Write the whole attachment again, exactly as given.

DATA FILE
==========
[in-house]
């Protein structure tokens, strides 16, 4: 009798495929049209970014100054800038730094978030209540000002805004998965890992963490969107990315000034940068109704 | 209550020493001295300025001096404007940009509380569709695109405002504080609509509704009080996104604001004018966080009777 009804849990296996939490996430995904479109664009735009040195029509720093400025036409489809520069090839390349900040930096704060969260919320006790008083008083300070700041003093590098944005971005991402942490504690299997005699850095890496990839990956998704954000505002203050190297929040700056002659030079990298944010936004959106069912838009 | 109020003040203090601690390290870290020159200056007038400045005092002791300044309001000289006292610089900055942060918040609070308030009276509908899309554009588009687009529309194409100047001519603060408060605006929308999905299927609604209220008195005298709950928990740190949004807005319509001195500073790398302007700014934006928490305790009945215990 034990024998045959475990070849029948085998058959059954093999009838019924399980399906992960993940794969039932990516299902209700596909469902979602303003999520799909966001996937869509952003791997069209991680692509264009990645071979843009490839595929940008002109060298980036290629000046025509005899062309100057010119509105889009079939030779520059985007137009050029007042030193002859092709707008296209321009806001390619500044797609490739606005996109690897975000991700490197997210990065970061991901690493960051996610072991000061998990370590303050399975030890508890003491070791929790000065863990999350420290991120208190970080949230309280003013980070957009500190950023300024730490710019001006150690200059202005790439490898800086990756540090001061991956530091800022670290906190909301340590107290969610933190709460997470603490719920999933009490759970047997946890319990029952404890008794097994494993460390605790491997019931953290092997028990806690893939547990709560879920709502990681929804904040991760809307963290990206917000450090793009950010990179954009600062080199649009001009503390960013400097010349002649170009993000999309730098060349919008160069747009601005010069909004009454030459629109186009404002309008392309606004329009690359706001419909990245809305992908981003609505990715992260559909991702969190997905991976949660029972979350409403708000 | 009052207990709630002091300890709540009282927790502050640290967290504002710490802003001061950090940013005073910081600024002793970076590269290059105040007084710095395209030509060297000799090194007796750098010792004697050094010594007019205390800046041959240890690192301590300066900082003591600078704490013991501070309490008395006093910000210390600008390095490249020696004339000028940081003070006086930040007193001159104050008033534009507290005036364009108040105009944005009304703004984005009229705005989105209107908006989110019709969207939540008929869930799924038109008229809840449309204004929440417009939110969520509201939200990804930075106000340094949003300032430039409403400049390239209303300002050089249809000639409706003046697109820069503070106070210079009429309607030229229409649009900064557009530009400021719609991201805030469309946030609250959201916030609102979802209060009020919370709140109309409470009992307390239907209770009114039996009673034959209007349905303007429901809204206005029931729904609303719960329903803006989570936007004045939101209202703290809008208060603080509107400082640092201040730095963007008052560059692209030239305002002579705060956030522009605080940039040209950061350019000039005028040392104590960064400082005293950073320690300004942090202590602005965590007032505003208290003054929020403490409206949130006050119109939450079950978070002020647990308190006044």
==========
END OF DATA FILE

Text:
[in-house]
């Protein structure tokens, strides 16, 4: 009798495929049209970014100054800038730094978030209540000002805004998965890992963490969107990315000034940068109704 | 209550020493001295300025001096404007940009509380569709695109405002504080609509509704009080996104604001004018966080009777 009804849990296996939490996430995904479109664009735009040195029509720093400025036409489809520069090839390349900040930096704060969260919320006790008083008083300070700041003093590098944005971005991402942490504690299997005699850095890496990839990956998704954000505002203050190297929040700056002659030079990298944010936004959106069912838009 | 109020003040203090601690390290870290020159200056007038400045005092002791300044309001000289006292610089900055942060918040609070308030009276509908899309554009588009687009529309194409100047001519603060408060605006929308999905299927609604209220008195005298709950928990740190949004807005319509001195500073790398302007700014934006928490305790009945215990 034990024998045959475990070849029948085998058959059954093999009838019924399980399906992960993940794969039932990516299902209700596909469902979602303003999520799909966001996937869509952003791997069209991680692509264009990645071979843009490839595929940008002109060298980036290629000046025509005899062309100057010119509105889009079939030779520059985007137009050029007042030193002859092709707008296209321009806001390619500044797609490739606005996109690897975000991700490197997210990065970061991901690493960051996610072991000061998990370590303050399975030890508890003491070791929790000065863990999350420290991120208190970080949230309280003013980070957009500190950023300024730490710019001006150690200059202005790439490898800086990756540090001061991956530091800022670290906190909301340590107290969610933190709460997470603490719920999933009490759970047997946890319990029952404890008794097994494993460390605790491997019931953290092997028990806690893939547990709560879920709502990681929804904040991760809307963290990206917000450090793009950010990179954009600062080199649009001009503390960013400097010349002649170009993000999309730098060349919008160069747009601005010069909004009454030459629109186009404002309008392309606004329009690359706001419909990245809305992908981003609505990715992260559909991702969190997905991976949660029972979350409403708000 | 009052207990709630002091300890709540009282927790502050640290967290504002710490802003001061950090940013005073910081600024002793970076590269290059105040007084710095395209030509060297000799090194007796750098010792004697050094010594007019205390800046041959240890690192301590300066900082003591600078704490013991501070309490008395006093910000210390600008390095490249020696004339000028940081003070006086930040007193001159104050008033534009507290005036364009108040105009944005009304703004984005009229705005989105209107908006989110019709969207939540008929869930799924038109008229809840449309204004929440417009939110969520509201939200990804930075106000340094949003300032430039409403400049390239209303300002050089249809000639409706003046697109820069503070106070210079009429309607030229229409649009900064557009530009400021719609991201805030469309946030609250959201916030609102979802209060009020919370709140109309409470009992307390239907209770009114039996009673034959209007349905303007429901809204206005029931729904609303719960329903803006989570936007004045939101209202703290809008208060603080509107400082640092201040730095963007008052560059692209030239305002002579705060956030522009605080940039040209950061350019000039005028040392104590960064400082005293950073320690300004942090202590602005965590007032505003208290003054929020403490409206949130006050119109939450079950978070002020647990308190006044």